Wednesday, October 8, 2014
The History Club's Trip to Mumford (by Harrison Leone)
The club journeyed to the sprawling living history museum just outside of Rochester for this semester’s trip, having gone to the Teddy Roosevelt National Historic Site last fall and to the World War 2 museum in Eldred in the spring. While both of those trips were fun and informative, the Genesee Country Village gave us the opportunity to step inside the lives of 19th century villagers and settlers.
History came alive as we made our way through the Village’s three different eras: the Pioneer days, Antebellum New York and the Turn of the Century Village. Each had its own distinct charm, whether it was the hard-scrabble self-reliance of boiling and dying your own thread with the Pioneers, perusing a 1830s general store or the gaiety of gloveless baseball games.
The Hall of Wonders was one of the many memorable stops on our way through the Antebellum section of the Village. Our mustachioed tour guide gave us rousing descriptions of “authentic artifacts” collected for the villager’s amusement, such as Little Red Riding Hood’s little red riding hood, a piece of dragon skin, and of course, a cast of the Devil’s hoof-print. I must say, in the vernacular of the day, I was slightly dubious of the veracity of these items.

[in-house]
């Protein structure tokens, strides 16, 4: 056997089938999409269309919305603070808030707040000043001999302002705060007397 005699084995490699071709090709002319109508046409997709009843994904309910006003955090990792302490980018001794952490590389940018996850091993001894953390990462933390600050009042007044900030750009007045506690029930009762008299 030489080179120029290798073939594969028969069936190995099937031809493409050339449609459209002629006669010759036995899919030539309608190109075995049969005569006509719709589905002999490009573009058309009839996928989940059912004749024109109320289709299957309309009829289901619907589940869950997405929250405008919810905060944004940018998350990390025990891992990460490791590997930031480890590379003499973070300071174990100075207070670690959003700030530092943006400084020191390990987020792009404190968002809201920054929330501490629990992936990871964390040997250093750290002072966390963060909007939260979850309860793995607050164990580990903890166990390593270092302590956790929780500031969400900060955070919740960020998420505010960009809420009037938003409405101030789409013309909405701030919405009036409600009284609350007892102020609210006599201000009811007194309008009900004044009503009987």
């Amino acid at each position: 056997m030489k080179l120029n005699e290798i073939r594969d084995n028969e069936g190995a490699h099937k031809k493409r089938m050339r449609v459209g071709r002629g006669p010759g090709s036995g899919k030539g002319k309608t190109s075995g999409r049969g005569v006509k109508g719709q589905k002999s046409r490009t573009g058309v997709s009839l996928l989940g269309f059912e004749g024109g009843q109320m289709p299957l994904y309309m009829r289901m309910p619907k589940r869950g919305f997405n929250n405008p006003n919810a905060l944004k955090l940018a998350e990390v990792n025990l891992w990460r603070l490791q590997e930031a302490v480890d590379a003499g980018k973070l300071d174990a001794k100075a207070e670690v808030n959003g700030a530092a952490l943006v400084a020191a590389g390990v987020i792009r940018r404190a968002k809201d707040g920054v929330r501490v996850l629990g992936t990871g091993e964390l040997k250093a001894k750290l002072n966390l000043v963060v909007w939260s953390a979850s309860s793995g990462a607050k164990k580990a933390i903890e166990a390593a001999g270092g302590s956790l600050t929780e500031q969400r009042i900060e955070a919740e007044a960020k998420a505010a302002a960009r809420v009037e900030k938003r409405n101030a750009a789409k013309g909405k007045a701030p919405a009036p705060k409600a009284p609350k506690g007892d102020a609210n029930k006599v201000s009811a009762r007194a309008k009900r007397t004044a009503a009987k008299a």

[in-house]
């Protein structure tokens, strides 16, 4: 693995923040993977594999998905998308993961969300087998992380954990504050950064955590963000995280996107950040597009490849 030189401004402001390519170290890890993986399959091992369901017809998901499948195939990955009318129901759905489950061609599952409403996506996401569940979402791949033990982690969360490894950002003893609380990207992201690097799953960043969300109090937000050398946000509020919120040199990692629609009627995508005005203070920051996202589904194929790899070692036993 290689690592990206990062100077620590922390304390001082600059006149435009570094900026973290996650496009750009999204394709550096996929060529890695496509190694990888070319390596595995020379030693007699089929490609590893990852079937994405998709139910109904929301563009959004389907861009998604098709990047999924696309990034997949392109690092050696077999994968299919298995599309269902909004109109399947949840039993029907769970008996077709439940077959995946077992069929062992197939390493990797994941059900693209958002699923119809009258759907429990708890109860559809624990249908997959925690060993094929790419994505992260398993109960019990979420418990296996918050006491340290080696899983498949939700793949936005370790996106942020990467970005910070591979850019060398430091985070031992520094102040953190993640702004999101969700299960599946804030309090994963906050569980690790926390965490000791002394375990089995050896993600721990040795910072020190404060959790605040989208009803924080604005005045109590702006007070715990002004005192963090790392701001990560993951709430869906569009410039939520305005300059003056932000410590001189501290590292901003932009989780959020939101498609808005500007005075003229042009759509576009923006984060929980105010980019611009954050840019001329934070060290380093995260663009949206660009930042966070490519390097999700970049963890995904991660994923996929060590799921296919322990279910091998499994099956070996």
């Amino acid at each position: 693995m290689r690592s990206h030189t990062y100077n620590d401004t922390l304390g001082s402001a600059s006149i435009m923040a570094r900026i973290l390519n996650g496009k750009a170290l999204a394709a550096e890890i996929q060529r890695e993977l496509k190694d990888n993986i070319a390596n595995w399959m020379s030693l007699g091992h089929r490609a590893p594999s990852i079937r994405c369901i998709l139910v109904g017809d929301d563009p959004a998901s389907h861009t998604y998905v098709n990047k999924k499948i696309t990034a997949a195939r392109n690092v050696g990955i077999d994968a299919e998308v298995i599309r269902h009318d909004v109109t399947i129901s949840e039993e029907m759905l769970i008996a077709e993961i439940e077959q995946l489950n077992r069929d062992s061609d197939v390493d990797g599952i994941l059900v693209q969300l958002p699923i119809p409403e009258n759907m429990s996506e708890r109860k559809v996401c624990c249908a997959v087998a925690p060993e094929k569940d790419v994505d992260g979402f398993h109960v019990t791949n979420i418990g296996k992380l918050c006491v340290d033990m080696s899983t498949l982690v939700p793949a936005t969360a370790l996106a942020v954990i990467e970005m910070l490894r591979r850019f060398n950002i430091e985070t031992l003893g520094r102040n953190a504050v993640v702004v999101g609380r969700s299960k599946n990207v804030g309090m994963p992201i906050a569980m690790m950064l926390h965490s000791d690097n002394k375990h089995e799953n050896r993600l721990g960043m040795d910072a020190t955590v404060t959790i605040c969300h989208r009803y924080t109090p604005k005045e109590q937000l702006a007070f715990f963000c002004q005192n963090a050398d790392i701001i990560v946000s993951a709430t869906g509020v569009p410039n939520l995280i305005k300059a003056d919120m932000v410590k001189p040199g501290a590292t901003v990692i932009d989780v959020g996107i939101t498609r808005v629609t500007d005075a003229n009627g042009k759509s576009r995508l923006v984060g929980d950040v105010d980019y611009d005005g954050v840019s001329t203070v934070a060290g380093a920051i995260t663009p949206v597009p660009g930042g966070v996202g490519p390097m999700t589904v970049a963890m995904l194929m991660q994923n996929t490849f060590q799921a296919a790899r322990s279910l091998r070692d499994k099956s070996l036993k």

Even for those without an interest in the past, the Genesee Country Village would be a delightful way to spend an early fall Saturday. For the budding scholars of the history club, consider it nirvana. We got to indulge in so many fascinating parts of the past while gaining an appreciation for what an alien place the world of only 150 years ago truly was. Most importantly, we left in agreement that “horse treadmill” would have made a great band name.